6. As the AML Law contains no specific provision on territoriality and does not currently distinguish between Romanian and non-Romanian crypto exchanges, it is not very clear whether foreign exchanges (including EU-based exchanges) should report suspicious transactions that have a Romanian nexus. This is, therefore, both a matter of jurisdiction and a question of how crypto exchanges' marketing and promotional activities could be interpreted in context. This requires a case-by-case analysis on jurisdictional issues under Romanian and EU law.

iii Additional potential regulated activities

With the ever growing interest in virtual currencies and the increasing complexity of crypto services business models comes an additional layer of complexity for classifying tokens and coins as either financial instruments or outside the scope of financial instruments. A crypto exchange that exchanges virtual assets that might qualify as securities under MiFID II and the local transposition legislation would require a licence as a security service provider under MiFID II and MiFIR rules, given that buying securities amounts to making a regulated investment and this is a service that can be offered only by regulated investment service providers. Currently, there are no local crypto exchanges authorised to exchange securities.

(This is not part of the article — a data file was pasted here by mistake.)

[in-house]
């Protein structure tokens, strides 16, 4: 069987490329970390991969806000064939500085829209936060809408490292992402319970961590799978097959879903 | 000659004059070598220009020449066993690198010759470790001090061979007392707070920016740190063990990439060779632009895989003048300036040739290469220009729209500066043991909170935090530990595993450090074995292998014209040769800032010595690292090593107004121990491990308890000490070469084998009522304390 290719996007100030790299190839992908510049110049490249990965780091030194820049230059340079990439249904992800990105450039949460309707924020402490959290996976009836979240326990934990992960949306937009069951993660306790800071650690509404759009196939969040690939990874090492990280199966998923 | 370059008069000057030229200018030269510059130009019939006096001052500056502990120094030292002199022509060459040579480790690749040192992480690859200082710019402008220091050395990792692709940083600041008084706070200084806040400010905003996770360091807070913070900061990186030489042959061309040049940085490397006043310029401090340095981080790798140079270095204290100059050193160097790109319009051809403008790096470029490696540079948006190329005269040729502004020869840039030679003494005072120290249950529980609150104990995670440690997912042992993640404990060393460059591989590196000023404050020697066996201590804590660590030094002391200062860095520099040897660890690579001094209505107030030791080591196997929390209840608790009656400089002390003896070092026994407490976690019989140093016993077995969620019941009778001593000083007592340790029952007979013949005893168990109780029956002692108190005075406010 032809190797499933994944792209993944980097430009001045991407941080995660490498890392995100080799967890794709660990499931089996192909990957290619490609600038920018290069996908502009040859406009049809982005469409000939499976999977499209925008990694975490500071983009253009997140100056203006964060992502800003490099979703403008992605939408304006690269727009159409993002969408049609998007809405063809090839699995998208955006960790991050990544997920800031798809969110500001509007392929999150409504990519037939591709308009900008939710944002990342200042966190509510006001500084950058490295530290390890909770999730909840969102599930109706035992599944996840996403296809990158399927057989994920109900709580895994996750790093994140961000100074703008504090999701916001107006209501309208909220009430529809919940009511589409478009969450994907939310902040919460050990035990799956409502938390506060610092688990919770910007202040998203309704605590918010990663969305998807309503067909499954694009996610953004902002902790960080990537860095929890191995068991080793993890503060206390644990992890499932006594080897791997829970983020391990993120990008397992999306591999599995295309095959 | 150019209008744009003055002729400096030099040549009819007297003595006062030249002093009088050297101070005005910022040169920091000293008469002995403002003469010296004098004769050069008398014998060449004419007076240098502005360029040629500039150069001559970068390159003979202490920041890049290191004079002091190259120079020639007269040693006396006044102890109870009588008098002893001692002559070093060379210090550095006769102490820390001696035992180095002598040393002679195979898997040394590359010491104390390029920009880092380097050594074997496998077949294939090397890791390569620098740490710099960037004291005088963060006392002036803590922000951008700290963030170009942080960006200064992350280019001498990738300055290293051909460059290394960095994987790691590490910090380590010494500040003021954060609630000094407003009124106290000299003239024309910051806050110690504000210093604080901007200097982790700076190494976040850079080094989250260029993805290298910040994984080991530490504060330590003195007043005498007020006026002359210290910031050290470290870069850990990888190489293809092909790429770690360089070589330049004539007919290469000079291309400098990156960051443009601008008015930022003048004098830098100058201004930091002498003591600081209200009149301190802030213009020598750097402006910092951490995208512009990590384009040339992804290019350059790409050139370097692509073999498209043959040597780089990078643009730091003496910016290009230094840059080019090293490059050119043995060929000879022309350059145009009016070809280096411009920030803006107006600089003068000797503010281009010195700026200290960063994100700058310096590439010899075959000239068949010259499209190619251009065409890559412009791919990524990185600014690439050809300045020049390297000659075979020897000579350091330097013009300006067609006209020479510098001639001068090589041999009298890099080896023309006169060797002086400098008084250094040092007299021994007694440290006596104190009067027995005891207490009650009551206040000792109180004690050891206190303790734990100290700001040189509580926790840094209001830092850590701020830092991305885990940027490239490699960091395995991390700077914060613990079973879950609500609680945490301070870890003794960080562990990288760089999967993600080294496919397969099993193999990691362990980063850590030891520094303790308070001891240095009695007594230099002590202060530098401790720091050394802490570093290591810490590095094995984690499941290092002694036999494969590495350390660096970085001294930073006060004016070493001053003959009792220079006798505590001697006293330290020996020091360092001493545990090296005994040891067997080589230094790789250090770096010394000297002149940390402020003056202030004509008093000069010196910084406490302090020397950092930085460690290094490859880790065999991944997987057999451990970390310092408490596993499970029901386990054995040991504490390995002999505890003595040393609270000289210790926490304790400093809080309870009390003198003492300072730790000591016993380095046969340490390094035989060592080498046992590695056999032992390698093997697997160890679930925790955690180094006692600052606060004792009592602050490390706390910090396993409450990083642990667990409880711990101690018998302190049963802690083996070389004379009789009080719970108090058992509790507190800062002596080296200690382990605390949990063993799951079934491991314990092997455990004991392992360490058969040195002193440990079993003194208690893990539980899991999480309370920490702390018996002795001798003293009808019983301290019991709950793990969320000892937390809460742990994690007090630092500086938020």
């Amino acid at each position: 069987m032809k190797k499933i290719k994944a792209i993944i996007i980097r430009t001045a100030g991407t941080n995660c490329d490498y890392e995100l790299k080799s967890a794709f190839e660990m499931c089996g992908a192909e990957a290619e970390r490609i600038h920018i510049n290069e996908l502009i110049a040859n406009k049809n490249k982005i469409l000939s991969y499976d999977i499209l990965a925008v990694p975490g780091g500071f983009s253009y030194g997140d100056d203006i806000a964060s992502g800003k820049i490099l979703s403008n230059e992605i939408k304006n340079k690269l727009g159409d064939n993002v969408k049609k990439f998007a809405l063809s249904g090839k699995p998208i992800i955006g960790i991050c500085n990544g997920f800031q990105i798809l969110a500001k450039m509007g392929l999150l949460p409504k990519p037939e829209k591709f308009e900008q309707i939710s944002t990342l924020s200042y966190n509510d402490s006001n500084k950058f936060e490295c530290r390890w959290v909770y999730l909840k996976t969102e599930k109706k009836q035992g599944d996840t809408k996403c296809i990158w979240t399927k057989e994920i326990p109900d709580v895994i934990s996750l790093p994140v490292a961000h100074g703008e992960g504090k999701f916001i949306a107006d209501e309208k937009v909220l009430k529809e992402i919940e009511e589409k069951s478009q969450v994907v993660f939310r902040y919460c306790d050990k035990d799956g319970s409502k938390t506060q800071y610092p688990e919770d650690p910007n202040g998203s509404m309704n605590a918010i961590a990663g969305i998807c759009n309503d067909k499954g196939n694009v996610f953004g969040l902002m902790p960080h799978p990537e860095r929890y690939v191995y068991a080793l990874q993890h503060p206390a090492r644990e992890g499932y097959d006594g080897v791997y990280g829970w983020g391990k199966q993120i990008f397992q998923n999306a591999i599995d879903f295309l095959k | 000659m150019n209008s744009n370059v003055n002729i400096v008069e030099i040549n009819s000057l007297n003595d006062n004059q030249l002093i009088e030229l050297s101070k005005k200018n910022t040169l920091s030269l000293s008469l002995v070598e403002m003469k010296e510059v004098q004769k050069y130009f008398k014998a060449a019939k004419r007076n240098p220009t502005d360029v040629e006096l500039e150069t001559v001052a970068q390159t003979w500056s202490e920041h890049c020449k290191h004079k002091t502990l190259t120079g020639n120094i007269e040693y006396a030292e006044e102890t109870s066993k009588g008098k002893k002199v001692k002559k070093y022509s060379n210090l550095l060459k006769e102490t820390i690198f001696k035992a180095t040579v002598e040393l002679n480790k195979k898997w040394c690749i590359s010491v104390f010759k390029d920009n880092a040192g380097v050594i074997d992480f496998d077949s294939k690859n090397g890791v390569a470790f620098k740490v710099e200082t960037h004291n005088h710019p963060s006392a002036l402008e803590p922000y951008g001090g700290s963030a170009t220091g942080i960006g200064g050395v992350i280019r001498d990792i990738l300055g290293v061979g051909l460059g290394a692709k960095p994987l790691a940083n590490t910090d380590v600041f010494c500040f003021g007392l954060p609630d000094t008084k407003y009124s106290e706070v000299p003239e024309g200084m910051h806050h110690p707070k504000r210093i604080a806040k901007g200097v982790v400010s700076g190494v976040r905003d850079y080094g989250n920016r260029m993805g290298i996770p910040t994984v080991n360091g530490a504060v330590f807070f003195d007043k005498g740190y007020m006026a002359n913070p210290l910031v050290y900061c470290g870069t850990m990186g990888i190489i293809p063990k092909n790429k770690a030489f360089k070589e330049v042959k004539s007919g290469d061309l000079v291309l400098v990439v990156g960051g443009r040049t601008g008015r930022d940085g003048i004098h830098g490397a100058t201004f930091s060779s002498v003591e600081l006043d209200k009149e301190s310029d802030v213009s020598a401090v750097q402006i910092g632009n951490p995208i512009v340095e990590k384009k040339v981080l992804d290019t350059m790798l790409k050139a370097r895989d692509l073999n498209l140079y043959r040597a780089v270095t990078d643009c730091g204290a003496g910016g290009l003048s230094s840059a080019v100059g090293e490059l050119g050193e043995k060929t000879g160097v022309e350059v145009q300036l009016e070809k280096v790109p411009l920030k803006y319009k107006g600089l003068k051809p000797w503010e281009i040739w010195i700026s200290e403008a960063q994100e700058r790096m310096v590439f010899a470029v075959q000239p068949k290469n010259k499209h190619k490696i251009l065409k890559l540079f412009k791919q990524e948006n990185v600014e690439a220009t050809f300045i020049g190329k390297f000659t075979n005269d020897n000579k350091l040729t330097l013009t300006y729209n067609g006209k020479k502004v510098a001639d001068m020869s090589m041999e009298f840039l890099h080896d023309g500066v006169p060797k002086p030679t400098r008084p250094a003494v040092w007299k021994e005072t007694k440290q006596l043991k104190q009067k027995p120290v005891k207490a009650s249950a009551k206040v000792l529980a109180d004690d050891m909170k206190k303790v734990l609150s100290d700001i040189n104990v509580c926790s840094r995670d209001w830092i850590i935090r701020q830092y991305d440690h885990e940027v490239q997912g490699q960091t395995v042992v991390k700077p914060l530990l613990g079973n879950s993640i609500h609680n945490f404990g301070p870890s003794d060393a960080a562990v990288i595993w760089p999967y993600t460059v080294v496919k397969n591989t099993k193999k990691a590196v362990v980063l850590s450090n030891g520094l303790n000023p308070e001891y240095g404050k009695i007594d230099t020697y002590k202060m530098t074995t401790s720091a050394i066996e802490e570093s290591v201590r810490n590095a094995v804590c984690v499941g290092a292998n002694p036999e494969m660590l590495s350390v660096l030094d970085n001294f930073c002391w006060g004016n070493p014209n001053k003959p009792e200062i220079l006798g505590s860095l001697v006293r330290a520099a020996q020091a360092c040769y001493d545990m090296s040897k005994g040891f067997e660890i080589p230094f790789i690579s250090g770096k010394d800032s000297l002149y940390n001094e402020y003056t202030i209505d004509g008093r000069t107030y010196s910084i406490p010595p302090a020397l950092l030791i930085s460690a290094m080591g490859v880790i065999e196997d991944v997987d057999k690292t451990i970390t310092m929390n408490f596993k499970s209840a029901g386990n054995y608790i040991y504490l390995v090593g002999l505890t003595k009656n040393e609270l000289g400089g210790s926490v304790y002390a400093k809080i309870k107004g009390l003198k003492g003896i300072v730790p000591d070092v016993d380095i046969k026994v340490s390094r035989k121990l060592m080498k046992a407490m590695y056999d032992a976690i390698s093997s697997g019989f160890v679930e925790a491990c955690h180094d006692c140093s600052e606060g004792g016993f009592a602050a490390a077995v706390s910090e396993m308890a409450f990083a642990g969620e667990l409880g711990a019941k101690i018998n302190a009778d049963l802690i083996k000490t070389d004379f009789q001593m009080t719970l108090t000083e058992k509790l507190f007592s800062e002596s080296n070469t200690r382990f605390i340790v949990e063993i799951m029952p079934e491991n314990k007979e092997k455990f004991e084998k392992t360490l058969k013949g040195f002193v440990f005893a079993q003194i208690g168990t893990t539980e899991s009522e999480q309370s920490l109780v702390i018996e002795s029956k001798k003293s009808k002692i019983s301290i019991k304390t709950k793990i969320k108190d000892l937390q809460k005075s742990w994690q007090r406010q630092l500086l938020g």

iv Cybersecurity and consumer protection

As the crypto space grows exponentially, particular attention should be given to cybersecurity of crypto exchanges, and to consumer protection matters and privacy. Fortunately, no Romanian-based crypto exchanges have been subject to hacking to date, according to public knowledge. Nevertheless, participants should prepare for the worst and even if specific regulation on crypto exchange cybersecurity compliance has not been enacted, crypto exchanges should self-impose a strict compliance standard, especially protection of keys for custodial wallets (technical and governance measures), a risk-based approach for operational resilience and measures to avoid conflicts of interest and market abuse by insiders.22

v Crypto exchanges and non-fungible tokens

Another point of legal interpretation relates to trading platforms and online marketplaces for non-fungible tokens (NFTs) such as Opensea.io; this also applies to centralised DeFi providers of lending instruments where NFT tokens are used as collateral. In view of the virtual asset definition, NFTs are a special form of token. While, in practice, virtual currencies mostly have a fungible nature (which from a strict legalistic point of view might be a bit different), NFTs are not fungible. Apart from that one difference, NFTs have the same characteristics as virtual assets and would be classified as such, therefore if a trading platform offers NFTs for exchange against fiat currency (via sale or lending against NFT collateral), the rules for crypto-to-fiat exchanges would kick in as a matter of principle.